Just a few of the R.D. Lawrence books available in print and digital formats.
Secret Go the Wolves

The new born wolf cubs were wrapped in their mother’s gory hide when RD Lawrence found them stowed in the Cree Indian’s canoe. Then began an amazing adventure for Lawrence, wife Joan, and their malamute dog, Tundra, as they raised the wolves in secret until their return to the wild.

Cry Wild

RD Lawrence’s first novel, Cry Wild, is the remarkable saga of a family of timber wolves that roam the untamed wilderness of North America’s forestland. Seen through the eyes of Silverfeet as the young pup grows to maturity, the wolf family endures the harsh privations of winter, the attacks of predator animals and the roaring inferno of forest fire that brings about Silverfeet’s fateful encounter with man. Cry Wild evokes a genuine love for all living creatures and clearly proclaims that one of them, the wolf, is more sinned against than sinner.

The North Runner

In The North Runner, RD Lawrence tells the story of the adventures he experienced in the British Columbia wilderness with Yukon, a half wolf, half-Alaskan malamute, and the building of trust between man and dog. A nature classic.

The Ghost Walker

During three seasons in British Columbia’s Selkirk Mountains, RD Lawrence observed (and was observed by) a puma in its remote natural habitat. His endearing story describes the special relationship between man and wild animal, and of his own survival alone in a perilous and unforgiving wilderness. But foremost, The Ghost Walker is a story of a patient and dedicated pursuit to understand the elusive puma and its place in the environment.

The White Puma

RD Lawrence’s moving novel about a predator animal that has been so mercilessly hunted as to be at risk of extinction describes human carelessness and greed, and the struggle for life from the cat’s point of view. The result is a gripping tale of the hunted turning on the hunters.

In Praise of Wolves

Can wolves teach us humans valuable lessons about ourselves? RD Lawrence believes they can, and that wolves provide a much closer model of human behavior than do primates. Told through anecdotes and personal observations of wolves in the wild and in captivity, he demolishes old myths about wolf aggression and upholds the wolf and the wolf pack as the ultimate stabilizer of nature demanding our respect.


Believing that biologists must show the relationships between sharks and other marine animals in their environment to truly understand them, RD Lawrence takes us into his own world of close and personal encounters with “the most physically perfect of all life forms.” The result is a scientific study that reads like a fast-paced novel.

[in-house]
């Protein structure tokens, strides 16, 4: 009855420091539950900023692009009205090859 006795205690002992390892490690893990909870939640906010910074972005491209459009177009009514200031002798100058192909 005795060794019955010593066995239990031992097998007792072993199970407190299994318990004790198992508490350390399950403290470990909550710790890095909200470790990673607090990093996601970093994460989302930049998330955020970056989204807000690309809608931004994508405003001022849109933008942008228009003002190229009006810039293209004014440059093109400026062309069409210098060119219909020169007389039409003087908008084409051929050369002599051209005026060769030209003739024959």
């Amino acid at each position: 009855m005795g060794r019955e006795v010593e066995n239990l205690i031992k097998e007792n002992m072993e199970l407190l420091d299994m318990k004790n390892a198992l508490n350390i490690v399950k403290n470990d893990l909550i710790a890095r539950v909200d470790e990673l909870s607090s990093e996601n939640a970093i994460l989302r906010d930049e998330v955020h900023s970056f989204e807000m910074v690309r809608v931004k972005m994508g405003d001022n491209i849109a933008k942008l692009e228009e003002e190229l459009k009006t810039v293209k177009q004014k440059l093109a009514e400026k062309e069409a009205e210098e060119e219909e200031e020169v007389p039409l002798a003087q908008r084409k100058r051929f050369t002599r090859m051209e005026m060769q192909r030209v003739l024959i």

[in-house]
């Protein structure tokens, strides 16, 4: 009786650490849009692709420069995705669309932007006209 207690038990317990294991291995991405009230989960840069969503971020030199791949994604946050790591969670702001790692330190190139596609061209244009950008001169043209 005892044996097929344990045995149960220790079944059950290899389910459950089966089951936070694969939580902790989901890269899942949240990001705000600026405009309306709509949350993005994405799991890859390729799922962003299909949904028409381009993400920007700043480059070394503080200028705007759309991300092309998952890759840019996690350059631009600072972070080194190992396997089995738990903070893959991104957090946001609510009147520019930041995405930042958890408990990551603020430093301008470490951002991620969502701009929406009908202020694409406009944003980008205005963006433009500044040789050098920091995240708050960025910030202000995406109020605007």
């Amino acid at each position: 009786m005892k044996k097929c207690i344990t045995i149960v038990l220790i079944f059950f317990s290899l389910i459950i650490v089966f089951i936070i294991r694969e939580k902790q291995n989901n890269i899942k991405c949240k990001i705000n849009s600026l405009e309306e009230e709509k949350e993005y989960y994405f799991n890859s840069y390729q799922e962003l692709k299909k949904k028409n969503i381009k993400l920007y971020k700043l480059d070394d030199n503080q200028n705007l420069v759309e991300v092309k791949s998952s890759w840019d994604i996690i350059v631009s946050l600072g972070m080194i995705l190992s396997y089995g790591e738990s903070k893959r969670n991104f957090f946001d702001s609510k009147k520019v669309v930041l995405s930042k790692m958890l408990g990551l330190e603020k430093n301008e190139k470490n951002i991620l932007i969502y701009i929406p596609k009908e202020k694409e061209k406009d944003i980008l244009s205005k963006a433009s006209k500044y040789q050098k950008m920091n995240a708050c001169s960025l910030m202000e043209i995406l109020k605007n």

Wildlife in North America: Birds

Intended to complement standard guidebooks, “Wildlife in North America: Birds” is filled with RD Lawrence’s personal anecdotes of the characters and habits of commonly-seen North American birds, including an encounter with 38 bald eagles. More than 80 black and white photos by leading wildlife photographers augment his lively, personable and very readable prose. A delightful guide.

Wildlife in North America: Mammals

A vividly written book that belies its dry title, RD Lawrence draws the reader into the lives of the many mammals he encountered and observed along North America’s game trails: opossum, mole, bear, coyote, moose, musk-ox among others. By Lawrence’s intimate knowledge and affectionate telling, the reader is led to a deeper understanding of the wilderness and its inhabitants.  “Wildlife in North America” Includes 65 black and white photographs.


While canoeing in the wilds of Ontario, RD Lawrence comes across a small bundle of fur about to be attacked by a swooping hawk. The bundle turns out to be a tiny frightened beaver kit, the size of the naturalist’s hand. In this true story of nurture and love, instinct and survival, RD Lawrence and “Paddy” form a unique relationship before the beaver is drawn toward the lake and his own kind.

Wildlife in Canada

True to his belief that natural history should be easy to understand and non-clinical, RD Lawrence’s first book marked (in the words of the publisher) a “New approach in natural history.” New also? The he tells us about each animal’s daily routines from their point of view while sharing beautiful descriptions of their wilderness habitats. For, as Lawrence wrote: “To know the animals one must also know the land.” This fusion of knowledge and insight separated Lawrence from other nature writers of his day – and to this day creates a page-turner of a book.

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